In philosophy, whatever a person thinks of as “right” or “wrong” is put under the label of morality-ethics (there is no distinction between “morality” and “ethics” in modern philosophy).
Appealing to a person’s sense of “moral law” is good, because even people who deny that there is such a thing as morality/ethics, still behave as if there are propositions that they believe are right and wrong.
In philosophical moral theory, there are multiple historical models of what moral-ethical systems should look like. It would be very helpful for Christians to read over a number of different historical models, so that they would be familiar with these very different models, through the centuries. (Christians who have never done this, often assume that biblical teaching is “moral,” and everything else is nonauthoritative. This leads to a very relative and logic-free approach to moral/ethical systems. I say this, just to point out that many Christians are not ready to enter a full philosophical discussion in moral theory.)
There are other very interesting points that Christians need to be aware of. I mention just a few…
Causality, can be seen as a different presentation of truth. “What causes a statement to be true?” Causality can be examined in very physical ways (such as the applied sciences), or in very abstract ways (such as asking the question, “what is it that makes an action moral/ethical?”).
But the kinds of causality recognized in the hard sciences, are very narrow, and not at all complete. This is a basic point made in The Oxford Handbook of Causation, Beebee. And concepts of causation in the hard sciences, cannot express moral/ethical right and wrong. The hard sciences do not have the working variables, to express moral/ethical right and wrong. You cannot derive the Ten Commandments, from physics, or chemistry, or biology, or finite math. There is no way, from the hard sciences, to describe “moral law” (that is the basis of the argument presented in comments on this site, that there is a moral law giver).
A lot of Christians have embraced a very anti-intellectual approach to truth, and morality/ethics, that is really not the biblical approach. This anti-intellectual approach really does not understand “Christ, the reason/logic of God.” And avoiding the topic of what serious reasoning is, undercuts both the logical arguments in the Bible, and apologetics.
I would suggest a much, more historical, and intellectual approach.
— The hard sciences reason about a subset of reality (which excludes morality/ethics)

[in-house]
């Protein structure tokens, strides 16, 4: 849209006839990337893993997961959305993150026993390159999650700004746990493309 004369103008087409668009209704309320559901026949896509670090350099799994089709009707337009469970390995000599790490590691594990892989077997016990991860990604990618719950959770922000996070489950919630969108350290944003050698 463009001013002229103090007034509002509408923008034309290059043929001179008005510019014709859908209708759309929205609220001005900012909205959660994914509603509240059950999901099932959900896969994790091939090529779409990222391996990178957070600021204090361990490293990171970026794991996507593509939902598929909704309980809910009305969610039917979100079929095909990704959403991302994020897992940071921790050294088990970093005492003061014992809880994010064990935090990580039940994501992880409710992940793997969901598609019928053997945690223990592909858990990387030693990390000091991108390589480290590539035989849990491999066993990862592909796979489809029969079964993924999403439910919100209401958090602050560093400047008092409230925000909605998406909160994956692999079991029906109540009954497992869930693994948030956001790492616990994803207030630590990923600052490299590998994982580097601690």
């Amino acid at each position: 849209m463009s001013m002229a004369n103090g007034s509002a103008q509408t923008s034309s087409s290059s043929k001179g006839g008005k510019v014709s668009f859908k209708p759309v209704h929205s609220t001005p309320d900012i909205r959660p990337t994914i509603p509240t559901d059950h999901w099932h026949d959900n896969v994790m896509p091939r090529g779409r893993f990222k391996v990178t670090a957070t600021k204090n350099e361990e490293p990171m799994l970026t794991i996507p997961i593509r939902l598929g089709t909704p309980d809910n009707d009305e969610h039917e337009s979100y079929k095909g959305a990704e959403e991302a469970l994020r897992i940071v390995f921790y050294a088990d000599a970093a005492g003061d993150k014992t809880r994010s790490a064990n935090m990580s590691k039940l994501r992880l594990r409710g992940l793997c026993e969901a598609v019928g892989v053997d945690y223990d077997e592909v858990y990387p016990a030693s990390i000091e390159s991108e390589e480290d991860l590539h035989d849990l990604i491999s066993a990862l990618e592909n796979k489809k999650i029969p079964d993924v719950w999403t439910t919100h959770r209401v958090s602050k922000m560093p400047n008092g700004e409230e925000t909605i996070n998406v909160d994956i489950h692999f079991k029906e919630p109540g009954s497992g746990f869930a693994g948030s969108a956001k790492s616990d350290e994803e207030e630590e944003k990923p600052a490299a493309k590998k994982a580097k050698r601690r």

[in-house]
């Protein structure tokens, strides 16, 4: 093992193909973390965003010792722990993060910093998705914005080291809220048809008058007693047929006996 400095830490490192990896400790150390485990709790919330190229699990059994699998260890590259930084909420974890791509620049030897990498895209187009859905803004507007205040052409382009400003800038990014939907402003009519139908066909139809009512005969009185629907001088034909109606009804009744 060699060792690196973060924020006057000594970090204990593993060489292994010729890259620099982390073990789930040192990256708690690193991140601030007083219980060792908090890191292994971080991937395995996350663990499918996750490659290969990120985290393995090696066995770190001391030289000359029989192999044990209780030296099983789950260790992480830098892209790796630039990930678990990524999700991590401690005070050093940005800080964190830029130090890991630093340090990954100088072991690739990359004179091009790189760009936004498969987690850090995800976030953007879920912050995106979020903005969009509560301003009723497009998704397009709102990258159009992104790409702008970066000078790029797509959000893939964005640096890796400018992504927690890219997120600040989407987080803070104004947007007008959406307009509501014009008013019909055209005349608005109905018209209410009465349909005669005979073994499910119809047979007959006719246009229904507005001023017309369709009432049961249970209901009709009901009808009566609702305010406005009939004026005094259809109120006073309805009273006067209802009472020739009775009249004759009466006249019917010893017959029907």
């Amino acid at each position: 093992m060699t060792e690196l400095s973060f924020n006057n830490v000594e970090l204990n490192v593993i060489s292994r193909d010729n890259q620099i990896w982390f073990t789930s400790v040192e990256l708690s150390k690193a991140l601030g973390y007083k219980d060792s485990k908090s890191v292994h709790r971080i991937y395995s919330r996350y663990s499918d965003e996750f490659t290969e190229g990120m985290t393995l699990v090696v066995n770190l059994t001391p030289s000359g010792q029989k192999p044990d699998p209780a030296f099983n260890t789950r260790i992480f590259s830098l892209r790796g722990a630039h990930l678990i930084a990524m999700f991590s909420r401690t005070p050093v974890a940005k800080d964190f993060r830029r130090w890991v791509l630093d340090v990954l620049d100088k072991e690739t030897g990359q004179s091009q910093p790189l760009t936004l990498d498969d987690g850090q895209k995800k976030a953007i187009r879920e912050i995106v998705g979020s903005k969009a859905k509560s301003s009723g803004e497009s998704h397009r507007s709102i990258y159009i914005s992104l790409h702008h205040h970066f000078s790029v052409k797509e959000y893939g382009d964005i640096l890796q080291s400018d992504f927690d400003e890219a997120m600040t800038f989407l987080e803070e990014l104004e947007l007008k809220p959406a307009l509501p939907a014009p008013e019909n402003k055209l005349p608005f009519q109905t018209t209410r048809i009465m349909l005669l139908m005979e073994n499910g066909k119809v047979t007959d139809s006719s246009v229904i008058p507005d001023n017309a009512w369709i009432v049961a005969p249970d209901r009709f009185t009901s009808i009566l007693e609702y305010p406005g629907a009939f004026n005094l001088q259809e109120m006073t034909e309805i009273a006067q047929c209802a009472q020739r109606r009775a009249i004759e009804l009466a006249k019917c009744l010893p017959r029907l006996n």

— The hard sciences are unable to express moral/ethical concepts
— Christians need to recognize our shared reality of valid reasoning methods
(these are the basis of both hard scientific proofs, and moral/ethical reasoning)
— Christians need to affirm that the moral/ethical “consciousness” of mankind is based on universal revelation by God, as to what is basically “right” and “wrong” (this is a much more basic argument, than “whatever is asserted in the Bible, is true.” This is Paul’s argument for the universal “conscience” of mankind. (On this point, you will find language in the New Testament referring to people who live not according to this universal morality, as people who are “living the lie.” The NT writers are appealing to a type of shared moral/ethical reality, that defines moral/ethical truth.)
— the Bible presents a type of moral/ethical “causality”: if we behave in certain ways, then God will respond to us in certain ways. The ultimate closure to this interaction, is the final judgment.
— the Bible presents “truth” as what is real, both with regard to the physical universe (here, truths agree with the results of the hard sciences, observations and experiments), and with regard to morality/ethics (here truths must agree with the universal revelation of the “conscience” and the rigors of formal logic).
If a Christian just thinks through these core ideas, they will be much further along. And they will have bridges of apologetics to the hard sciences, and formal logic, and to our shared moral/ethical reality.
I would like to see a much fuller discussion among Christians, of this shared reality that we live in.